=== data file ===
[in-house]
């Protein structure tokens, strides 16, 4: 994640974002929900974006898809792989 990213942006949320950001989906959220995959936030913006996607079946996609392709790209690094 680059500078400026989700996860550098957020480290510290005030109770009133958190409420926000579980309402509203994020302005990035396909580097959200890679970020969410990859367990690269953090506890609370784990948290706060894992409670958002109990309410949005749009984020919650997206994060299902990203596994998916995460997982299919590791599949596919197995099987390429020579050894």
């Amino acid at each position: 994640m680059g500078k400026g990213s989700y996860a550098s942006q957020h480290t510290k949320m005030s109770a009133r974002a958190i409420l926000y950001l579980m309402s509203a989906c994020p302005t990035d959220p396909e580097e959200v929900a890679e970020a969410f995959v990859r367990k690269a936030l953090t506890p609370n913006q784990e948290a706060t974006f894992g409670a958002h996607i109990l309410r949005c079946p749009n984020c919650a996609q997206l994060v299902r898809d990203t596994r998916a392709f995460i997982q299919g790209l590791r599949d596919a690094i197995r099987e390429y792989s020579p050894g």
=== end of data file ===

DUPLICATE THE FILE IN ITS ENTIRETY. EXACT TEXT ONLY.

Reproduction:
[in-house]
């Protein structure tokens, strides 16, 4: 994640974002929900974006898809792989 990213942006949320950001989906959220995959936030913006996607079946996609392709790209690094 680059500078400026989700996860550098957020480290510290005030109770009133958190409420926000579980309402509203994020302005990035396909580097959200890679970020969410990859367990690269953090506890609370784990948290706060894992409670958002109990309410949005749009984020919650997206994060299902990203596994998916995460997982299919590791599949596919197995099987390429020579050894």
């Amino acid at each position: 994640m680059g500078k400026g990213s989700y996860a550098s942006q957020h480290t510290k949320m005030s109770a009133r974002a958190i409420l926000y950001l579980m309402s509203a989906c994020p302005t990035d959220p396909e580097e959200v929900a890679e970020a969410f995959v990859r367990k690269a936030l953090t506890p609370n913006q784990e948290a706060t974006f894992g409670a958002h996607i109990l309410r949005c079946p749009n984020c919650a996609q997206l994060v299902r898809d990203t596994r998916a392709f995460i997982q299919g790209l590791r599949d596919a690094i197995r099987e390429y792989s020579p050894g």